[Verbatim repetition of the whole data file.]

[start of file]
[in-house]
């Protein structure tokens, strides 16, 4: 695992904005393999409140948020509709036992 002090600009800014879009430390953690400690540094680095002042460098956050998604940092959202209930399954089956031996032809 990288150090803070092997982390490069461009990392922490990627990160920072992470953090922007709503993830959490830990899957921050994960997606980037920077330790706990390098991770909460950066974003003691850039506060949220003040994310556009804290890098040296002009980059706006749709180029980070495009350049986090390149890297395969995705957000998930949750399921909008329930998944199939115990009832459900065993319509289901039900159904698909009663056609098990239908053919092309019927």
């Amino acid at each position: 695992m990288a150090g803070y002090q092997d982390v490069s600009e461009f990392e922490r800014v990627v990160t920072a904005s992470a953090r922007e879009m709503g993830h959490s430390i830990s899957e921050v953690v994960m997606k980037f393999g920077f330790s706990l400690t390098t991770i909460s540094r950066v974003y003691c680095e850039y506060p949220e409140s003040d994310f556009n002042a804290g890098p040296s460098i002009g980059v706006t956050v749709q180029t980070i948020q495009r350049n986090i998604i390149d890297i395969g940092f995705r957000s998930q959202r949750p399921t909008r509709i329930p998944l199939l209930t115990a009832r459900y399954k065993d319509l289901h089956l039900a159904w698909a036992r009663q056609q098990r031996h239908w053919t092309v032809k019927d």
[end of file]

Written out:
[in-house]
């Protein structure tokens, strides 16, 4: 695992904005393999409140948020509709036992 002090600009800014879009430390953690400690540094680095002042460098956050998604940092959202209930399954089956031996032809 990288150090803070092997982390490069461009990392922490990627990160920072992470953090922007709503993830959490830990899957921050994960997606980037920077330790706990390098991770909460950066974003003691850039506060949220003040994310556009804290890098040296002009980059706006749709180029980070495009350049986090390149890297395969995705957000998930949750399921909008329930998944199939115990009832459900065993319509289901039900159904698909009663056609098990239908053919092309019927």
């Amino acid at each position: 695992m990288a150090g803070y002090q092997d982390v490069s600009e461009f990392e922490r800014v990627v990160t920072a904005s992470a953090r922007e879009m709503g993830h959490s430390i830990s899957e921050v953690v994960m997606k980037f393999g920077f330790s706990l400690t390098t991770i909460s540094r950066v974003y003691c680095e850039y506060p949220e409140s003040d994310f556009n002042a804290g890098p040296s460098i002009g980059v706006t956050v749709q180029t980070i948020q495009r350049n986090i998604i390149d890297i395969g940092f995705r957000s998930q959202r949750p399921t909008r509709i329930p998944l199939l209930t115990a009832r459900y399954k065993d319509l289901h089956l039900a159904w698909a036992r009663q056609q098990r031996h239908w053919t092309v032809k019927d």